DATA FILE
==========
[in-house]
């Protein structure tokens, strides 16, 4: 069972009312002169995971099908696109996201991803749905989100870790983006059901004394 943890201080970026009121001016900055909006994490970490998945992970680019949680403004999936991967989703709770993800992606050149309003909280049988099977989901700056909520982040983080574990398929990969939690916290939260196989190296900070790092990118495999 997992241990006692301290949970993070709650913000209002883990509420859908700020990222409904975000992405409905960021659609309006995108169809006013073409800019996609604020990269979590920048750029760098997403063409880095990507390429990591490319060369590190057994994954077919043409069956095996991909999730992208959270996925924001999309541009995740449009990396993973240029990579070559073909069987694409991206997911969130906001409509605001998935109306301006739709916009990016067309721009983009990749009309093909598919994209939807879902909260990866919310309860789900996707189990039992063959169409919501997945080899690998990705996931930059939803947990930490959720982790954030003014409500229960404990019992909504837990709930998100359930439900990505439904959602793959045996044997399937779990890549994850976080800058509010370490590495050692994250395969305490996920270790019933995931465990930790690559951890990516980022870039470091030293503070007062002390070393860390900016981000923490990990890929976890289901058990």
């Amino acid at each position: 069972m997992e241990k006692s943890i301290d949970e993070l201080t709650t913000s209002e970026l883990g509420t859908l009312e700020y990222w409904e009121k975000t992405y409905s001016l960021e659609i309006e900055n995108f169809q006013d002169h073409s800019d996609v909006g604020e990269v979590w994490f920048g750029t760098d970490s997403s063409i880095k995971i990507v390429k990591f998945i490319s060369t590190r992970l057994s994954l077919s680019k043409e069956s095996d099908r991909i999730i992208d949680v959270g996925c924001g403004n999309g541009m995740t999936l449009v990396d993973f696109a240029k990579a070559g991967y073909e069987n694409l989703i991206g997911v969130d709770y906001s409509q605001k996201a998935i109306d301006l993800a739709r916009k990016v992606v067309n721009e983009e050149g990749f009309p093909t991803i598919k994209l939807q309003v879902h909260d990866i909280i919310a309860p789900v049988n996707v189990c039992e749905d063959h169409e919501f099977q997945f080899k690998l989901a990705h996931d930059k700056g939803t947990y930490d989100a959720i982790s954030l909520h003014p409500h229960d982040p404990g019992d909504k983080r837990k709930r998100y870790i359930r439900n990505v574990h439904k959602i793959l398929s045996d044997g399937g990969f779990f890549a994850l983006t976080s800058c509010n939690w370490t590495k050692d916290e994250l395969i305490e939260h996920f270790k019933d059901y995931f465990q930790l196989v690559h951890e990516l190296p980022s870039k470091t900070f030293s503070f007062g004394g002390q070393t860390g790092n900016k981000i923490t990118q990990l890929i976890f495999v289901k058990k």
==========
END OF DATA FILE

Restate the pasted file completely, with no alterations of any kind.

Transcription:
[in-house]
């Protein structure tokens, strides 16, 4: 069972009312002169995971099908696109996201991803749905989100870790983006059901004394 943890201080970026009121001016900055909006994490970490998945992970680019949680403004999936991967989703709770993800992606050149309003909280049988099977989901700056909520982040983080574990398929990969939690916290939260196989190296900070790092990118495999 997992241990006692301290949970993070709650913000209002883990509420859908700020990222409904975000992405409905960021659609309006995108169809006013073409800019996609604020990269979590920048750029760098997403063409880095990507390429990591490319060369590190057994994954077919043409069956095996991909999730992208959270996925924001999309541009995740449009990396993973240029990579070559073909069987694409991206997911969130906001409509605001998935109306301006739709916009990016067309721009983009990749009309093909598919994209939807879902909260990866919310309860789900996707189990039992063959169409919501997945080899690998990705996931930059939803947990930490959720982790954030003014409500229960404990019992909504837990709930998100359930439900990505439904959602793959045996044997399937779990890549994850976080800058509010370490590495050692994250395969305490996920270790019933995931465990930790690559951890990516980022870039470091030293503070007062002390070393860390900016981000923490990990890929976890289901058990």
């Amino acid at each position: 069972m997992e241990k006692s943890i301290d949970e993070l201080t709650t913000s209002e970026l883990g509420t859908l009312e700020y990222w409904e009121k975000t992405y409905s001016l960021e659609i309006e900055n995108f169809q006013d002169h073409s800019d996609v909006g604020e990269v979590w994490f920048g750029t760098d970490s997403s063409i880095k995971i990507v390429k990591f998945i490319s060369t590190r992970l057994s994954l077919s680019k043409e069956s095996d099908r991909i999730i992208d949680v959270g996925c924001g403004n999309g541009m995740t999936l449009v990396d993973f696109a240029k990579a070559g991967y073909e069987n694409l989703i991206g997911v969130d709770y906001s409509q605001k996201a998935i109306d301006l993800a739709r916009k990016v992606v067309n721009e983009e050149g990749f009309p093909t991803i598919k994209l939807q309003v879902h909260d990866i909280i919310a309860p789900v049988n996707v189990c039992e749905d063959h169409e919501f099977q997945f080899k690998l989901a990705h996931d930059k700056g939803t947990y930490d989100a959720i982790s954030l909520h003014p409500h229960d982040p404990g019992d909504k983080r837990k709930r998100y870790i359930r439900n990505v574990h439904k959602i793959l398929s045996d044997g399937g990969f779990f890549a994850l983006t976080s800058c509010n939690w370490t590495k050692d916290e994250l395969i305490e939260h996920f270790k019933d059901y995931f465990q930790l196989v690559h951890e990516l190296p980022s870039k470091t900070f030293s503070f007062g004394g002390q070393t860390g790092n900016k981000i923490t990118q990990l890929i976890f495999v289901k058990k």